On the "Function Dial" (As you look at the rear of the A100, on top ... the left one), select "WB" and press the center button. Looking at the LCD .... ramp the setting down to "3200" and press the "AF" button in the circle of the dirction circle (just to the right of the LCD). That locks in an adjustment for use of "tunsten" lighten (normal incandescent bulbs)

Re-take your Self-portrait, one more time, and check it's color against the prior shot. It should look a tad "cooler" and not so ... yellow. If there is no change ... well, humor me here and try it. I'd like to see.

Now, if you run back outside, you will need to set this WB-setting back to "5500", which it the setting for Daylight or FLASH/Photo Strobe. It is important to keep an eye on this, if your go back and forth between MANUAL (P, A, S, M-Modes) settings, as it will stay at whatever setting you put in, until you reset it and can cause a color cast to your images. In other words, if the camera is set to "3200" (Indoor lighting) and you using manual controls (P-Mode, A-Mode, S-Mode, M-Mode) and you shoot outdoors or with a flash, your images will have a blue cast to them. If you have the camera set to "5500" (Daylight or Flash/Strobe), your images will have a warm yellow tone to them.

If you shoot under fluorescent lighting, you will need to adjust it for that, also. (See the operating manual for further use of WB controls and setting. It's definitely worth a quick read.)

"AWB" (Automatic White Balance) works most of the time, but I usually examine my lighting and set to the the appropriate level, before I start popping shots off. That way, I know what to expect and don't waste time reshooting. AWB can be tricked, occasionally.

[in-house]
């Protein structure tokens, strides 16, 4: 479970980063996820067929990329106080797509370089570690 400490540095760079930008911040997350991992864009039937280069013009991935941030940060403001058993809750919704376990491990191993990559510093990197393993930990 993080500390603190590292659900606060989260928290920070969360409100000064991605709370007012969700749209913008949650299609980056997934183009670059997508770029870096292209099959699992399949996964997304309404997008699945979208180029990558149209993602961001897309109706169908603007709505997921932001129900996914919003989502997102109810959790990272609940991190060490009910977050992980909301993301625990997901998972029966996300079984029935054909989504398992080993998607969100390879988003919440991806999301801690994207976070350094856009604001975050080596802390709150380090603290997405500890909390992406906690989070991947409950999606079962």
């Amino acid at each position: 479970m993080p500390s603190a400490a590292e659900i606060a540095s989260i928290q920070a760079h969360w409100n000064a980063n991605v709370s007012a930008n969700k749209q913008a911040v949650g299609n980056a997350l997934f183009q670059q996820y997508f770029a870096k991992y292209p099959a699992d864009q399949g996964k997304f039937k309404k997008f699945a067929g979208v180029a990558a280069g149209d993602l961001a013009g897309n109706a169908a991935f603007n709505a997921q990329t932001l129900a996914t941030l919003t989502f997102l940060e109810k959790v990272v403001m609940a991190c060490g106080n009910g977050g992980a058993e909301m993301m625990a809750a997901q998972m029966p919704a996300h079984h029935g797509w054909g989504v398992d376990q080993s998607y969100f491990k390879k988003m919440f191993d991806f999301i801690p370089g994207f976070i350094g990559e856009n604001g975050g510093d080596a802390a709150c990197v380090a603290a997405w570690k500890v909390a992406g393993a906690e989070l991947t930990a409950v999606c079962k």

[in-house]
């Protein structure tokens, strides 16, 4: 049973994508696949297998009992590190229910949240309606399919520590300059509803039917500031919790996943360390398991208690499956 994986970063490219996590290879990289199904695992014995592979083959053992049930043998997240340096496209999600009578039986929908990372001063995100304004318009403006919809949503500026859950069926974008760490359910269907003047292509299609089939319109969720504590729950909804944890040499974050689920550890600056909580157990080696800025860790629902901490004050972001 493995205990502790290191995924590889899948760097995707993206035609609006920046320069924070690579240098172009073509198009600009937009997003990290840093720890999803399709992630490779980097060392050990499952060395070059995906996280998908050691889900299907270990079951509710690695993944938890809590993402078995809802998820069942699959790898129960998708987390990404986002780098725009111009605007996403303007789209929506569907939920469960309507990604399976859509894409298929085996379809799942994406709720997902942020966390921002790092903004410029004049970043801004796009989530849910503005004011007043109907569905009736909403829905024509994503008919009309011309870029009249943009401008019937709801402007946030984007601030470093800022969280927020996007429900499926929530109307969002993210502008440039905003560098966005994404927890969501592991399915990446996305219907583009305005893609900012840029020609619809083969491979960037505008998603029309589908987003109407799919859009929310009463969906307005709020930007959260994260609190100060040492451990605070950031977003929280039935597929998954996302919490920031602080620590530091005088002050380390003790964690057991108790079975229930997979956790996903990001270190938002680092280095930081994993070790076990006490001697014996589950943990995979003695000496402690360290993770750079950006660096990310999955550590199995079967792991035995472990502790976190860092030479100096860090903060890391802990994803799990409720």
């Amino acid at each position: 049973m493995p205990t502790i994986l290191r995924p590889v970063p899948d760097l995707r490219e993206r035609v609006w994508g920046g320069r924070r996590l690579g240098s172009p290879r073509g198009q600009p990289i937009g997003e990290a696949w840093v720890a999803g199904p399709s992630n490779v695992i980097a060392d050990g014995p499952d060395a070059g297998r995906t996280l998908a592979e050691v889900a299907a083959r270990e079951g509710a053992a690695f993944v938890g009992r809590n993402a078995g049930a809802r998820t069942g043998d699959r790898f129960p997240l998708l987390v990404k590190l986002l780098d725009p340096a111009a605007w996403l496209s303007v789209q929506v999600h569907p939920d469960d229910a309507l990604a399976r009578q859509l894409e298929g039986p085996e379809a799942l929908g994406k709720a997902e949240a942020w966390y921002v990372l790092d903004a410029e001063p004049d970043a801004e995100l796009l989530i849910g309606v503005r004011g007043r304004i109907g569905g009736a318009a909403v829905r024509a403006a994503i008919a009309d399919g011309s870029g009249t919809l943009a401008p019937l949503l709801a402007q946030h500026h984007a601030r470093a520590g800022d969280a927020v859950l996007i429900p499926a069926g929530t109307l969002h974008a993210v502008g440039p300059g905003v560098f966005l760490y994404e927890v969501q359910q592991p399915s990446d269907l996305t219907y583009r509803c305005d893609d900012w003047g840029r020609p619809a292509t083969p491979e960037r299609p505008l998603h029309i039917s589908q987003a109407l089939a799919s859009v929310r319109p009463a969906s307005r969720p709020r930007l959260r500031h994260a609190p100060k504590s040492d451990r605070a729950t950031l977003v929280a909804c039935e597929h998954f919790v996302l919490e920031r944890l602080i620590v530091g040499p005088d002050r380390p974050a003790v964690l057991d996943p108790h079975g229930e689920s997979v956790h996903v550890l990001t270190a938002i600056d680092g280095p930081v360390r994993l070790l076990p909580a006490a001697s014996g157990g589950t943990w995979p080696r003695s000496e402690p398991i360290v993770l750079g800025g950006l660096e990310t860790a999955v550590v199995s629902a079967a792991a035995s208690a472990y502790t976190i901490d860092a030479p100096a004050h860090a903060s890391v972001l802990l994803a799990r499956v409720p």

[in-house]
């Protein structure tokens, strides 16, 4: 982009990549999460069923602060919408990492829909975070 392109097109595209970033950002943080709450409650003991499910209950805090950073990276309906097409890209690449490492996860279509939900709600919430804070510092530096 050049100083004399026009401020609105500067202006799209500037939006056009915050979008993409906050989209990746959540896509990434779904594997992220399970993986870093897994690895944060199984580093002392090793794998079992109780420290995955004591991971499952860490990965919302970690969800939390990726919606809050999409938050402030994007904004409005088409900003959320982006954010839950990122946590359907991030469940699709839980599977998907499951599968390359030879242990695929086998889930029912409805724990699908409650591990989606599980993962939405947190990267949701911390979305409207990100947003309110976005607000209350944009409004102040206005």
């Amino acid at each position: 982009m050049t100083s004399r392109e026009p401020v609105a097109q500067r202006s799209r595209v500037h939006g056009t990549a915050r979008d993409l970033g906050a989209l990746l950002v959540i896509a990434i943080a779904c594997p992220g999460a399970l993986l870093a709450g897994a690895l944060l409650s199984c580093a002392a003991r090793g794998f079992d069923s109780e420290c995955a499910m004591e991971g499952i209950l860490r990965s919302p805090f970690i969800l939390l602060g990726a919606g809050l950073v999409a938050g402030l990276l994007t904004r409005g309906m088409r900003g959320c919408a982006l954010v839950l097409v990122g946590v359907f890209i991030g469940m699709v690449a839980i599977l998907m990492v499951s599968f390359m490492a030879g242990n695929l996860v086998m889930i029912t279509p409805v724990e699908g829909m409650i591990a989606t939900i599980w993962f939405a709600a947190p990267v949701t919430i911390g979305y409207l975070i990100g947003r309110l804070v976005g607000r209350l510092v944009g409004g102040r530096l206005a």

Remember: Your bright whites need to look WHITE. If they have a color cast (blue or yellow) to them, you can touch that up in post-processing software, such as Adobe Photoshop Elements or try to correct it BEFORE that step by having the appropriate WB-setting already plugged in.

In your image ... the letter's "SONY" across the top center of your camera are the whitest white in the image. I used that set of pixels to color correct on in the following image:

23597

According to Adobe ... this is the true color in the room. Check out that "SONY" logo on the camera.

So go ahead ... give it a try and see if it improves the color. :D

OneArmedBandit
04-21-2007, 09:47 AM
thanks for taking the time to write that out - i'll try, and repost later on today.

DonSchap
04-21-2007, 10:02 AM
Please review the prior post, as I modified it.

Good luck

OneArmedBandit
04-21-2007, 02:33 PM
yes, i can see the difference after you color corrected it.

thanks again!

i'll try your suggestions in a bit - cross your fingers for me :)

DonSchap
04-21-2007, 02:55 PM
Hey ... it's a learning curve. The equipment has nuances that you need to be aware of in order to make adjustments for ... going forward. I like to do a series of tests with my images ... that allow me to inspect color changes and see if there is something in my source lighting or filtering that may need adjustment.

Once again, a lot of corrections can be done in post-processing, except each correction takes TIME. "Time" is the one currency we have a finite supply, so if I can find and neutralize a problem before I go through a big shoot ... then I have saved some serious time.

Have fun taking your shots ... inspect them for problem areas, when you can and make the necessary adjustments. It's not like you are going to run out of film. :D

Also inspect your the properties or EXIF data, especially if you are using AUTO alot. This will help you understand what the camera is doing to solve the light issues it sees. It does a "general job" of this ... and there will be times where its choices simply will not produce a usable image, either due to the limited light source or the movement of the subject. You need to understand the relationships between APERTURE, SHUTTER-SPEED & ISO to help you arrive at a solution to get your desired image.

Again, good luck ... I digress